Should I Book in Advance?

This is down to personal preference - how much freedom do you want? Finding a place to stay is generally not too difficult, and most areas along Route 66 will be able to offer basic accommodation for the impulsive traveler. However, if you know in advance that you’d like to stay in a specific motel/hotel it’s essential to book in advance during peak season. Certain iconic motels will be fully booked months in advance. A sensible option would be to stay at a mixture of booked and spur-of-the-moment lodging; this way you get to balance the freedom of travelling the open road with the security of knowing you won’t miss out on the most iconic stops. Pick the motels you’d consider a must-see, book yourself a room, and fill in the gaps as you go. Spur-of-the-moment lodging at chain motels is particularly easy to find due to the high number of such establishments.

Route 66 can be a rich experience, encompassing all from small frontier towns to large cities, and the accommodation you choose will reflect this. A mixture of pre-booked motels and spontaneous stops is probably the best way to ensure you get the most out of your trip. Personally I booked about a third of my Route 66 accommodation in advance to make sure I got to stay in particular iconic motels – there were some places I just knew I had to see. Other than that I stopped off in a variety of independent/chain motels when I got tired of driving.

A recent conversation over on the Facebook group revealed that most people planned their trip as I did: book your essential motels in advance, maybe one motel every third day, and just wing it the rest of the time just for the freedom of it all. The great thing about this approach is that it'll help you keep focused in terms of your timings. Knowing that you have a place to be every third day will not only help with your planning prior to your trip, but will also make sure that you keep an eye on your daily mileage.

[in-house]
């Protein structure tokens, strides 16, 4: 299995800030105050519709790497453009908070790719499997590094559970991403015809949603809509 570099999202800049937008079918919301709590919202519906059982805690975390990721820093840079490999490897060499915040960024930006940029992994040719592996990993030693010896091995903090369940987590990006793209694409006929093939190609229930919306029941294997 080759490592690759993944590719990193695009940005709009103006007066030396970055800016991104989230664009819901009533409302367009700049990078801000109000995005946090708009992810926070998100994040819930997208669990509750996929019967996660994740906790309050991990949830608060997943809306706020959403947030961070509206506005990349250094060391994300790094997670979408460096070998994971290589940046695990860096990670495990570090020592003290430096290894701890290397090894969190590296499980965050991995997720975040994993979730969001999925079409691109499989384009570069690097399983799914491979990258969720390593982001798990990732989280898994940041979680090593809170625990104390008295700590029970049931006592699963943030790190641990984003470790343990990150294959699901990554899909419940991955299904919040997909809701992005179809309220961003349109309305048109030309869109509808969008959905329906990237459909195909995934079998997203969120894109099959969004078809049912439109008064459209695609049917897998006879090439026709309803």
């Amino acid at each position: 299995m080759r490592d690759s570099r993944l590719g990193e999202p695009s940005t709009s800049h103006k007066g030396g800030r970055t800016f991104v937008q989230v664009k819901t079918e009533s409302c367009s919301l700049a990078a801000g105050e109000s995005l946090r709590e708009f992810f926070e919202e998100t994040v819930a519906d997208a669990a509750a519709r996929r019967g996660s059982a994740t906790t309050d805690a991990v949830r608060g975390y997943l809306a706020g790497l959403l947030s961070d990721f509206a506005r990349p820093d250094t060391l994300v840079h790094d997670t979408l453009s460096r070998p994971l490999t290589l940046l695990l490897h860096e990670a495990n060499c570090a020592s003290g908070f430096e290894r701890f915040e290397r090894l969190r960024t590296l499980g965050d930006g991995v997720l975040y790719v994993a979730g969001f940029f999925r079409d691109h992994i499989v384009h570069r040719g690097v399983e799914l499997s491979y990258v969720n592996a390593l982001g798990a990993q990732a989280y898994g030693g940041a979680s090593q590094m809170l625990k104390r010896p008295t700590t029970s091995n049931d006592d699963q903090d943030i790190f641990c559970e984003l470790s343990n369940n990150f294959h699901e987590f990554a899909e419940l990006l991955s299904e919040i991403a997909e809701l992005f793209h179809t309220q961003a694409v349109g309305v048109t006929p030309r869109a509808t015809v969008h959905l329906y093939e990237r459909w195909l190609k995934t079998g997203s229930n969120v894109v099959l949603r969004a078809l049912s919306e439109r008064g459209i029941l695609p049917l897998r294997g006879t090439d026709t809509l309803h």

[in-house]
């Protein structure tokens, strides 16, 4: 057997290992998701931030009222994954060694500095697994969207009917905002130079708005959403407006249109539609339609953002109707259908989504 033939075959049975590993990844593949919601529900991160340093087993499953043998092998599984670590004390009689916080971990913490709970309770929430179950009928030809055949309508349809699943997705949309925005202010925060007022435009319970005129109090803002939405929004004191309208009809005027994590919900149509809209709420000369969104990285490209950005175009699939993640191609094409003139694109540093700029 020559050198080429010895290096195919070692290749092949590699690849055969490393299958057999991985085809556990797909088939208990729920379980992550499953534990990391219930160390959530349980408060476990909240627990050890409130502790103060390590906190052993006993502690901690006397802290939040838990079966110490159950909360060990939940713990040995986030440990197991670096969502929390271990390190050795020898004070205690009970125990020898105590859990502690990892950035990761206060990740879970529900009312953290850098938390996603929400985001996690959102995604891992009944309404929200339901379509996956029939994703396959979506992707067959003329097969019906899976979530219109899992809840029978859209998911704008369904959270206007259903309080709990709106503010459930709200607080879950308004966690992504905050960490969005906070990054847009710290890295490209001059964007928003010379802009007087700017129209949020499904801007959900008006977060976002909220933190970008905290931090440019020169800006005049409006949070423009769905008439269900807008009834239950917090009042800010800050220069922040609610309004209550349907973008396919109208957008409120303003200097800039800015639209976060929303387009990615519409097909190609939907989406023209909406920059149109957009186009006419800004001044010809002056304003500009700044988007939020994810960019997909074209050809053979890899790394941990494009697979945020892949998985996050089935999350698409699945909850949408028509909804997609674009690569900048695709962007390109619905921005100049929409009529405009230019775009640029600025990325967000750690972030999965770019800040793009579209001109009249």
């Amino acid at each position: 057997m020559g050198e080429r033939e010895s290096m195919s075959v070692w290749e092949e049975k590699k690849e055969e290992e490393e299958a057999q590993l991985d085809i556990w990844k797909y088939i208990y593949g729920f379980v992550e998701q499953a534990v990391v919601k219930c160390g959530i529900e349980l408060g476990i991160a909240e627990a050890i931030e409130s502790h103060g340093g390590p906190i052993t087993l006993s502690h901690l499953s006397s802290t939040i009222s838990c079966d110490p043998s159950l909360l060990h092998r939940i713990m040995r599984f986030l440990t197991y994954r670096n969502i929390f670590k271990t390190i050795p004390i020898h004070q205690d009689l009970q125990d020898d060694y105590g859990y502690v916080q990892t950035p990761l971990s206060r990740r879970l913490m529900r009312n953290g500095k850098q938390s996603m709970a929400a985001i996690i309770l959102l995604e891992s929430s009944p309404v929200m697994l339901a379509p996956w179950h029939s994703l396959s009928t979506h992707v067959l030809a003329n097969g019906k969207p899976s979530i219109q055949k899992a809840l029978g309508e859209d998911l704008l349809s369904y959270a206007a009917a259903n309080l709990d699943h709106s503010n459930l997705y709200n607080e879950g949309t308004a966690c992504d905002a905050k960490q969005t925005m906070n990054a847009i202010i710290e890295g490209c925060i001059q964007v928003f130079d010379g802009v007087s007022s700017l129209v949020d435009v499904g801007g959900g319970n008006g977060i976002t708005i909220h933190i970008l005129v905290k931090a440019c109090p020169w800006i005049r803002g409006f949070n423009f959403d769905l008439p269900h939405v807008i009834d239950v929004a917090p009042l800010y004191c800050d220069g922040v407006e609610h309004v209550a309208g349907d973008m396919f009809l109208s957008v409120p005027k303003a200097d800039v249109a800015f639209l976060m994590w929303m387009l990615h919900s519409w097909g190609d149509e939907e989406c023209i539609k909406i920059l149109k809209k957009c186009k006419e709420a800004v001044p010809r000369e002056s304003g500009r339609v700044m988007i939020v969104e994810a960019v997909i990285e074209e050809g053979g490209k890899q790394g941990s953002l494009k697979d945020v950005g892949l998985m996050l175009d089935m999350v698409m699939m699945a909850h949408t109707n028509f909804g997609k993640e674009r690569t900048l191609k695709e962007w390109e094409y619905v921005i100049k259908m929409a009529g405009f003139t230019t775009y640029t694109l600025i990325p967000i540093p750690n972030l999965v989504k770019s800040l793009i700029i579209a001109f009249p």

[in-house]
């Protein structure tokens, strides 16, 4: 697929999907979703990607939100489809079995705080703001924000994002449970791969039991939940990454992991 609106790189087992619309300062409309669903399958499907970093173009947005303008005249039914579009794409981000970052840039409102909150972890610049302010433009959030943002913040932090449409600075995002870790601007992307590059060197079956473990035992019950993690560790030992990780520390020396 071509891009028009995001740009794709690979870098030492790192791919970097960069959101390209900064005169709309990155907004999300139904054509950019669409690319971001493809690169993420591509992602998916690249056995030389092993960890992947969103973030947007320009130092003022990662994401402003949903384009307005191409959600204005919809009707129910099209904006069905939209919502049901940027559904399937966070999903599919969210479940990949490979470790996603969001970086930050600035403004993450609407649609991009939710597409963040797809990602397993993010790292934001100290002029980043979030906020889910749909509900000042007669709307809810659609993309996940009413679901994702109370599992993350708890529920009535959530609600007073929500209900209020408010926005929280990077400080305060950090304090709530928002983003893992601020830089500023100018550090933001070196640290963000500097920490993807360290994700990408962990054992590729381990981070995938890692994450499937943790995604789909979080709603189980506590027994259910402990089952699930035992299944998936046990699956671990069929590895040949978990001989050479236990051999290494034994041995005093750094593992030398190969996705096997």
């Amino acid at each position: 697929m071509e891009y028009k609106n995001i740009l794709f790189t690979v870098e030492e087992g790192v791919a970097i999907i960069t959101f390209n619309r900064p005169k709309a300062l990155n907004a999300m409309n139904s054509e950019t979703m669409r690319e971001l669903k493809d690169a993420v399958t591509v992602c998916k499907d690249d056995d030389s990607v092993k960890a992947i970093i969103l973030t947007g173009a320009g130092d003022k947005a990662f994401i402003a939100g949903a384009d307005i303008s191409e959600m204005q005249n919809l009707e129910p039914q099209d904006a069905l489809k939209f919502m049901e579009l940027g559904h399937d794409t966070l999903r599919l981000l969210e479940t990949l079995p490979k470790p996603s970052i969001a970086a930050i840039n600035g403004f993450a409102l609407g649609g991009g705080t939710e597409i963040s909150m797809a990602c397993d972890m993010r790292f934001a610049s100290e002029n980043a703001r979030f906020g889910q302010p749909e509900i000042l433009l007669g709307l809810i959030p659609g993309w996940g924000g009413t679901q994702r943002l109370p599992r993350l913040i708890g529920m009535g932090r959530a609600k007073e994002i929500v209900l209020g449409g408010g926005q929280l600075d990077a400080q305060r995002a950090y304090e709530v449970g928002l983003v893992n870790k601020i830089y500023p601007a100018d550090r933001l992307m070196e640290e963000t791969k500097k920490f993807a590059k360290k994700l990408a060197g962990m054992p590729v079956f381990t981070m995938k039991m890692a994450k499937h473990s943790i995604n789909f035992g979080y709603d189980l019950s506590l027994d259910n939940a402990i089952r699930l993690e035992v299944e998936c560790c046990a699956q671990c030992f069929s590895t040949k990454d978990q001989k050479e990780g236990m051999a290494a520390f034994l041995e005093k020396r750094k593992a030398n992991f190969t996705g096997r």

Using the Trip Planner

Once you’ve decided on the type of lodging you’re after you should be able to use the Trip Planner tool found on this website to find somewhere that suits. If you’re simply wondering which motels are considered “essential” to the Route 66 experience or have a long history with the road then I can certainly recommend checking out my previous posts on Highly Recommended Route 66 Motels - Part 1 and Part 2. Each of the motels listed has a rich history and has not only served the Route 66 community for many years but, most importantly, still provides quality accommodation.

The Trip Planner tool has a selection of motels/hotels that have been recommended by users of this website which can be filtered by state. Every Route 66 road trip is different and people’s wants and needs vary greatly, so where appropriate I’ve tried to include a variety of different types of Route 66 accommodation: motel and hotel, independent and chain, rural and urban.